Page 101 - Islam In Focus

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can have as many representative councils or municipal governments as desired. The
right of election or selection and the conduct of administration are governed by the
Law of God and must be aimed at the best interest of society as a whole. Prophet
Muhammad said: “ Whoever entrusts a man to a public office where in his society
there is a better man than this trustee, he has betrayed the trust of God and His
Messenger and the Muslims” . In a political sense this means that the electorate
cannot, morally speaking, be indifferent to public events and that they, whenever they
cast ballots, vote after careful investigations and premeditated choice. In this way the
State could have the best possible safeguard of security and responsible citizenship,
something which many democratic states of modernity lack
7. After the people make their choice through election or selection of their ruler, every
citizen is enjoined to supervise, with his means, the conduct of the administration and
question its handling of public affairs, whenever he sees anything wrong with it. If the
administration betrays the trust of God and the public, it has no right to continue in
office. It must be ousted and replaced by another, and it is the responsibility of every
citizen to see it that this is done in the public interest. The question of hereditary
power or lifetime government is therefore inapplicable to an Islamic State
8. Although the ruler is chosen and appointed by the people, his first responsibility is
to God and, then, to the people. His office is not just symbolic nor is his role simply
abstract. He is not a helpless puppet whose function is to sign papers or execute the
public will invariably, i.e., whether it is right or wrong. He must exercise actual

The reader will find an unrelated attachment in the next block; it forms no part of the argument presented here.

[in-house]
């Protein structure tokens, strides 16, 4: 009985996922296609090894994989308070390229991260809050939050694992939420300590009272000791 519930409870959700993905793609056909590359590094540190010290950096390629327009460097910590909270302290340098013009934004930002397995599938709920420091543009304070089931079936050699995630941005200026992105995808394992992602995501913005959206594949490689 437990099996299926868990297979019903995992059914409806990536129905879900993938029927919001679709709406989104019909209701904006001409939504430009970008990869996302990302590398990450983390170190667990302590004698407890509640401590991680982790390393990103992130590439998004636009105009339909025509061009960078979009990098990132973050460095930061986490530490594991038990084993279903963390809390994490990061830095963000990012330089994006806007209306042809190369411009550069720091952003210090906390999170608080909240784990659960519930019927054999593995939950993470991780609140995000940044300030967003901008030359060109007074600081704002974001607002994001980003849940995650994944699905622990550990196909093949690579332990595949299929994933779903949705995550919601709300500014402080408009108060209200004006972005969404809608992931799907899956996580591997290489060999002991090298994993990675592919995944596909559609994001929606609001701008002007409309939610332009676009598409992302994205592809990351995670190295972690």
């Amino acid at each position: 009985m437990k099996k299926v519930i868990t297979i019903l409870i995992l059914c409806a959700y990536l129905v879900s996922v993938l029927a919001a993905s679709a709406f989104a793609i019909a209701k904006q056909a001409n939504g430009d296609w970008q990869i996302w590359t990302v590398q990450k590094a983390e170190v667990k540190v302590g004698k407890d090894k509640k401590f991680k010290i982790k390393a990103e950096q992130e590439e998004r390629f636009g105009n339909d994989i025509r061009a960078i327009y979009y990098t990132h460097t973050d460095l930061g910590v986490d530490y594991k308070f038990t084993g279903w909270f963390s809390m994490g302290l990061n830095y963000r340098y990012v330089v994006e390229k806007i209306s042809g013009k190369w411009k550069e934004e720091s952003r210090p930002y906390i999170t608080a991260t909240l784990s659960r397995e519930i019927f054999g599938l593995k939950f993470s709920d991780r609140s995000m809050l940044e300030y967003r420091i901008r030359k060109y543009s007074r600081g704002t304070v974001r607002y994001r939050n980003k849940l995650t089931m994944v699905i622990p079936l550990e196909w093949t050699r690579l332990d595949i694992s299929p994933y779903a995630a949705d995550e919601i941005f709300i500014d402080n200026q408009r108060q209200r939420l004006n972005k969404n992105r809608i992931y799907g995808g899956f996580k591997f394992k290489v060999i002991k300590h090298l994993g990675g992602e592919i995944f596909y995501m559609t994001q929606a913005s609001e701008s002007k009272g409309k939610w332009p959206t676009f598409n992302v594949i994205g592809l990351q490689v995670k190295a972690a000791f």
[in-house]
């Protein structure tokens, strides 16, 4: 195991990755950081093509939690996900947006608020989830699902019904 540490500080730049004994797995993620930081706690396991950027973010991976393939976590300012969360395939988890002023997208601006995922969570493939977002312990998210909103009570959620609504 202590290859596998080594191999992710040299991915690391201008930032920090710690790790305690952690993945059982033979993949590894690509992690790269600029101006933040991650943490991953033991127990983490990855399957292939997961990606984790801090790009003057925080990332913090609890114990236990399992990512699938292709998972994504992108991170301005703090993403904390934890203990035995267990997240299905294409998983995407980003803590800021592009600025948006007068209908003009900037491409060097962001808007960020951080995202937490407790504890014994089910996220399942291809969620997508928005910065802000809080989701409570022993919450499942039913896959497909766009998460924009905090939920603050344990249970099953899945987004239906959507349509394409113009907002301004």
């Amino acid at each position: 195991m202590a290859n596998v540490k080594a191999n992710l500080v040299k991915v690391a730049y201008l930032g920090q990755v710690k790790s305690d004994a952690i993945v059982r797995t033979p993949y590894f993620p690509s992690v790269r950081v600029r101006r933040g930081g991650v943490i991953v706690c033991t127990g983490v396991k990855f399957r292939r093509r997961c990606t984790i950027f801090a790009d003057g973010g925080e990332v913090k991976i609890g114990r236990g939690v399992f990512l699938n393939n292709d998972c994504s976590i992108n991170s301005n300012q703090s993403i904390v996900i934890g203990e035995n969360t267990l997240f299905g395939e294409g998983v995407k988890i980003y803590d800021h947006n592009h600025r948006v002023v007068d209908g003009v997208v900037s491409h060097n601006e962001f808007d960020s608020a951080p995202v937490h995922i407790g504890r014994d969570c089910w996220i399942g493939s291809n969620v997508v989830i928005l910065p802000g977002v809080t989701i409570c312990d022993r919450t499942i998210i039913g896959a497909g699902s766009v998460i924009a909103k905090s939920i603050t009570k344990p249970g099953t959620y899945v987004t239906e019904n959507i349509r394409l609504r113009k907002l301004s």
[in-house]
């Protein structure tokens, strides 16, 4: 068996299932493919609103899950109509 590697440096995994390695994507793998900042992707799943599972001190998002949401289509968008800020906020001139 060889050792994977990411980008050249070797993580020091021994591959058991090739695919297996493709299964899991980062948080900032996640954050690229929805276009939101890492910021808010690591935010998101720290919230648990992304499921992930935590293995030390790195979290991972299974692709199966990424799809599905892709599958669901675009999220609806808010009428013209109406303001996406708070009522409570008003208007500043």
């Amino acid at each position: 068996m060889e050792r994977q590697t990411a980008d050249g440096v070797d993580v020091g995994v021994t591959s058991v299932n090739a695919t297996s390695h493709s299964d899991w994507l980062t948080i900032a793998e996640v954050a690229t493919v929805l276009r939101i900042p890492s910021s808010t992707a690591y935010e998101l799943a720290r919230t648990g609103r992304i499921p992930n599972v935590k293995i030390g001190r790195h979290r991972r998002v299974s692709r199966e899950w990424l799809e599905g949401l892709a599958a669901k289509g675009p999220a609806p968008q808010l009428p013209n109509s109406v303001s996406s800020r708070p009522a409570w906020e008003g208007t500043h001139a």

powers on behalf of the people for their best interest in accordance with the Law of
God, because he has a dual responsibility. On the one hand, he is accountable to God
for his conduct and, on the other, he is responsible to the people who have put their
trust in him. He will have to give full account before God of how he treated his people
themselves or their representatives. But both the ruler and his people will also have to
give full account before God of how they treated the Qur’ an, how they regarded the
Law of God which He has given as a binding force. It is by his responsibility to the
people that he should handle their affairs in the best common interest, and it is by his
accountability to God that he should do so according to the Law of God. Thus, the
political system of Islam is fundamentally different from all other political systems
and doctrines known to mankind, and the ruler is not to govern the people according
to their own desires. He is to serve them by making justice a common law, by making
their genuine obedience to the Sovereign Lord of the universe a regular function of
the state, and by making sound morality a noble undertaking of the administration
9. Although the Qur’ an is the Constitution of the Islamic State, Muslims are ordained
by God to handle their common affairs through consultative methods. This makes
room for legislative councils and consultative bodies on the local as well as on the
national and international levels. Every citizen in the Islamic State is enjoined to offer
his best advice on common matters and must be entitled to do so. To insure
fulfillment of this obligation in a practicable and useful way, the rulers must seek the
advice of the learned and experienced people in the state. But this does not in any
sense deny the right of average citizens who must speak out whenever the occasion
In this way every citizen of the Islamic State has an obligation, in one capacity, or
another, to fulfill and is deeply concerned, directly or otherwise, about the conduct of